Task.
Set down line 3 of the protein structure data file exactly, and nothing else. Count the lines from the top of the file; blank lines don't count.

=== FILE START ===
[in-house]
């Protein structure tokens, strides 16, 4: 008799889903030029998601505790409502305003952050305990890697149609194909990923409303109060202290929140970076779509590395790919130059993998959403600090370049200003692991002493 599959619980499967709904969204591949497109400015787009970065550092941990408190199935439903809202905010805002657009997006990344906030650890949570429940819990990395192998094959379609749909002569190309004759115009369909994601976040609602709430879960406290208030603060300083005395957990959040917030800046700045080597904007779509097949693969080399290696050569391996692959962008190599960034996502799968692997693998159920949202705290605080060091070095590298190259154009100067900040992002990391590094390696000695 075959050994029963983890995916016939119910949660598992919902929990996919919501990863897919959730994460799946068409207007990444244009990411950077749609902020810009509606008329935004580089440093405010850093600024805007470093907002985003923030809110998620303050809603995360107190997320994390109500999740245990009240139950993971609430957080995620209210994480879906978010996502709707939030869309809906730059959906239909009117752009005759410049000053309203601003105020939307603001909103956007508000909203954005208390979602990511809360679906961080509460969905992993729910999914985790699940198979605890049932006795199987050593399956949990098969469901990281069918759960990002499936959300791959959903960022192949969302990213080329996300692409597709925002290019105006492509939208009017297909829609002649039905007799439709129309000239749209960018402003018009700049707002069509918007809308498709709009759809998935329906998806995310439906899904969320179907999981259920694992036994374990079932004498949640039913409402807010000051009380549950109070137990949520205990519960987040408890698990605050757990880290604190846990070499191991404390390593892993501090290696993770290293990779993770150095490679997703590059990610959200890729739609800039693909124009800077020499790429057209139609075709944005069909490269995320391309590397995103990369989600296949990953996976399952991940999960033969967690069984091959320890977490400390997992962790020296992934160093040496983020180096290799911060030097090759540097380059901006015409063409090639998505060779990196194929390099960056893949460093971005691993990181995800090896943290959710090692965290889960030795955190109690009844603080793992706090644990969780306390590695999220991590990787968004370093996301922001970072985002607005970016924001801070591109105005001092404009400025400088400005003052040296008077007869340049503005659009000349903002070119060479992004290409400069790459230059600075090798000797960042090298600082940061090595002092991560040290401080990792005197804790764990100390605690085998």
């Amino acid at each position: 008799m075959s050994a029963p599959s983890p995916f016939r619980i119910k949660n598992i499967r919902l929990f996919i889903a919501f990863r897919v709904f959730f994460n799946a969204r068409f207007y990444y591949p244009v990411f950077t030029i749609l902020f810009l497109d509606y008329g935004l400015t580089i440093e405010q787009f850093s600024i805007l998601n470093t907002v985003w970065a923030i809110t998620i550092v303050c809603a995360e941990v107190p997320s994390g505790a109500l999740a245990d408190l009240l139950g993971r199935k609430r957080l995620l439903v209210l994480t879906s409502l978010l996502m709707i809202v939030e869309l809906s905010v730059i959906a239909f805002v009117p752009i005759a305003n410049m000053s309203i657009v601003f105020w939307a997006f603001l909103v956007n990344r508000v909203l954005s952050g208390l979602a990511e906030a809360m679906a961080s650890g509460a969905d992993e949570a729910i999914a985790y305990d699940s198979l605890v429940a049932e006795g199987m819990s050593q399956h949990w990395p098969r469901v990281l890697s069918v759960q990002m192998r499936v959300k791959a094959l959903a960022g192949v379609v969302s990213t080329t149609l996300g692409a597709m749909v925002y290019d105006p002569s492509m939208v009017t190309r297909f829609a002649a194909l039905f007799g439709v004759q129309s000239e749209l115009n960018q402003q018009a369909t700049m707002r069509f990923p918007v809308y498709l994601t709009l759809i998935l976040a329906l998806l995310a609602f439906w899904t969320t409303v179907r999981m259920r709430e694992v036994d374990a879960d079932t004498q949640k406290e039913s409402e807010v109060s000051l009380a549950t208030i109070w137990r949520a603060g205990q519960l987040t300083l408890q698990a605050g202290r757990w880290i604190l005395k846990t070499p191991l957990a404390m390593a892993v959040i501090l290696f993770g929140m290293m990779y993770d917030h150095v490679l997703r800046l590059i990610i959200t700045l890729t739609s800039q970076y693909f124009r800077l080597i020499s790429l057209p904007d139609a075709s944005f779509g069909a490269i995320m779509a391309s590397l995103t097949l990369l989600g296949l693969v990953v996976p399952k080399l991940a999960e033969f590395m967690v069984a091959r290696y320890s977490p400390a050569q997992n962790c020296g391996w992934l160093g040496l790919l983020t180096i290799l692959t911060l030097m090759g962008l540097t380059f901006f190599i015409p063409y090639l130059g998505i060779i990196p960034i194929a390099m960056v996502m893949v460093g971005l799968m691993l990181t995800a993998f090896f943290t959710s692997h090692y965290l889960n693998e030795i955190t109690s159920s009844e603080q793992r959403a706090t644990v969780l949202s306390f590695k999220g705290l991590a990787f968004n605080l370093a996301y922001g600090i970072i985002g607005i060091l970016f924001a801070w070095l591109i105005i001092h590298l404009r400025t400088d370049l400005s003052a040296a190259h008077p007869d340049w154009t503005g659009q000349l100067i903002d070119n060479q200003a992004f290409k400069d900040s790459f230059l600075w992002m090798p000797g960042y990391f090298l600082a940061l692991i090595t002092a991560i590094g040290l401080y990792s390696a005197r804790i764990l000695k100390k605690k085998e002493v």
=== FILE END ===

């Amino acid at each position: 008799m075959s050994a029963p599959s983890p995916f016939r619980i119910k949660n598992i499967r919902l929990f996919i889903a919501f990863r897919v709904f959730f994460n799946a969204r068409f207007y990444y591949p244009v990411f950077t030029i749609l902020f810009l497109d509606y008329g935004l400015t580089i440093e405010q787009f850093s600024i805007l998601n470093t907002v985003w970065a923030i809110t998620i550092v303050c809603a995360e941990v107190p997320s994390g505790a109500l999740a245990d408190l009240l139950g993971r199935k609430r957080l995620l439903v209210l994480t879906s409502l978010l996502m709707i809202v939030e869309l809906s905010v730059i959906a239909f805002v009117p752009i005759a305003n410049m000053s309203i657009v601003f105020w939307a997006f603001l909103v956007n990344r508000v909203l954005s952050g208390l979602a990511e906030a809360m679906a961080s650890g509460a969905d992993e949570a729910i999914a985790y305990d699940s198979l605890v429940a049932e006795g199987m819990s050593q399956h949990w990395p098969r469901v990281l890697s069918v759960q990002m192998r499936v959300k791959a094959l959903a960022g192949v379609v969302s990213t080329t149609l996300g692409a597709m749909v925002y290019d105006p002569s492509m939208v009017t190309r297909f829609a002649a194909l039905f007799g439709v004759q129309s000239e749209l115009n960018q402003q018009a369909t700049m707002r069509f990923p918007v809308y498709l994601t709009l759809i998935l976040a329906l998806l995310a609602f439906w899904t969320t409303v179907r999981m259920r709430e694992v036994d374990a879960d079932t004498q949640k406290e039913s409402e807010v109060s000051l009380a549950t208030i109070w137990r949520a603060g205990q519960l987040t300083l408890q698990a605050g202290r757990w880290i604190l005395k846990t070499p191991l957990a404390m390593a892993v959040i501090l290696f993770g929140m290293m990779y993770d917030h150095v490679l997703r800046l590059i990610i959200t700045l890729t739609s800039q970076y693909f124009r800077l080597i020499s790429l057209p904007d139609a075709s944005f779509g069909a490269i995320m779509a391309s590397l995103t097949l990369l989600g296949l693969v990953v996976p399952k080399l991940a999960e033969f590395m967690v069984a091959r290696y320890s977490p400390a050569q997992n962790c020296g391996w992934l160093g040496l790919l983020t180096i290799l692959t911060l030097m090759g962008l540097t380059f901006f190599i015409p063409y090639l130059g998505i060779i990196p960034i194929a390099m960056v996502m893949v460093g971005l799968m691993l990181t995800a993998f090896f943290t959710s692997h090692y965290l889960n693998e030795i955190t109690s159920s009844e603080q793992r959403a706090t644990v969780l949202s306390f590695k999220g705290l991590a990787f968004n605080l370093a996301y922001g600090i970072i985002g607005i060091l970016f924001a801070w070095l591109i105005i001092h590298l404009r400025t400088d370049l400005s003052a040296a190259h008077p007869d340049w154009t503005g659009q000349l100067i903002d070119n060479q200003a992004f290409k400069d900040s790459f230059l600075w992002m090798p000797g960042y990391f090298l600082a940061l692991i090595t002092a991560i590094g040290l401080y990792s390696a005197r804790i764990l000695k100390k605690k085998e002493v």